Navy veteran, Kevin Rosenberg, borrowed $116,000 in student loans from 1993 to 2004 to earn a bachelor’s degree and later a law degree. The loan amount ballooned to $221,000 by 2018, when he filed for Chapter 7 bankruptcy in New York. Mr. Rosenberg sought to have the student loan debt discharged in the bankruptcy because it would impose an undue hardship on him. Mr. Rosenberg was working, was not defrauded, and was not disabled when he sought the discharge of the student loan debt.
Mr. Rosenberg sued to have the student loan debt discharged in the bankruptcy proceeding. Surprisingly, the bankruptcy judge hearing his case ruled that he did not have to repay his student loans because repayment would cause him an undue financial hardship.
Student loans are notoriously difficult to discharge in bankruptcy. There are a few exceptions, including disability and undue financial hardship. The conditions for a discharge due to financial hardship are enumerated in the so-called Brunner test, which is used today in most federal circuits. The Brunner test is comprised of 3 factors: i) a debtor cannot maintain a minimal standard of living for herself and dependents based upon current income and expenses; ii) that additional circumstances exist that indicate the debtor’s state of affairs is likely to continue for a significant portion of the term of the student loan; and iii) the debtor has made a good-faith effort to repay the loan. The bankruptcy judge found that the Brunner factors were met and ordered Rosenberg’s student loan debt discharged.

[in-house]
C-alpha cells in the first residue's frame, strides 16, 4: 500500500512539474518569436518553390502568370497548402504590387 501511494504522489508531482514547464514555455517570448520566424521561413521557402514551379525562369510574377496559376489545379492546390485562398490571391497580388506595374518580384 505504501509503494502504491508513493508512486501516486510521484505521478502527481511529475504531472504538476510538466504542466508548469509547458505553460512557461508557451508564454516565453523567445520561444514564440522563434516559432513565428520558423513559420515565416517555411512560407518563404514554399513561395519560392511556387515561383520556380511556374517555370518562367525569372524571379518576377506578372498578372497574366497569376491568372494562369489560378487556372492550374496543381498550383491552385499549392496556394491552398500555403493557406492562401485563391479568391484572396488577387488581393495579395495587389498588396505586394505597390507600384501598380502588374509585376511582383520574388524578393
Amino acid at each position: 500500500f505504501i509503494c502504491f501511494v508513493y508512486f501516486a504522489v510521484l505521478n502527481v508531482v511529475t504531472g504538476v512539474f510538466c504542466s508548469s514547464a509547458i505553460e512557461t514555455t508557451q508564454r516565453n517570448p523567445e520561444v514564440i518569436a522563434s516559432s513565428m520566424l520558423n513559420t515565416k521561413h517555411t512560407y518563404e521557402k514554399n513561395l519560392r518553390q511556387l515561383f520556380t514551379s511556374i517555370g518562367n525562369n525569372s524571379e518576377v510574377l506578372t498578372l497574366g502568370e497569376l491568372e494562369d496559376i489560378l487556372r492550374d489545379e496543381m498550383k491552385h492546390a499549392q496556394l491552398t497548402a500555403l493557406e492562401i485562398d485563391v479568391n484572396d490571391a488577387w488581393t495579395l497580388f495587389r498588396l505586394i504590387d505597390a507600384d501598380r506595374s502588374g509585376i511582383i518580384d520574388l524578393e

It is important to emphasize that this is one bankruptcy court case, which is likely to be appealed. Whether this ruling is later affirmed on appeal or adopted by other courts remains to be seen. Regardless, the decision is a ray of hope in an otherwise very bleak and depressing area of bankruptcy law.
You may read the court’s opinion here.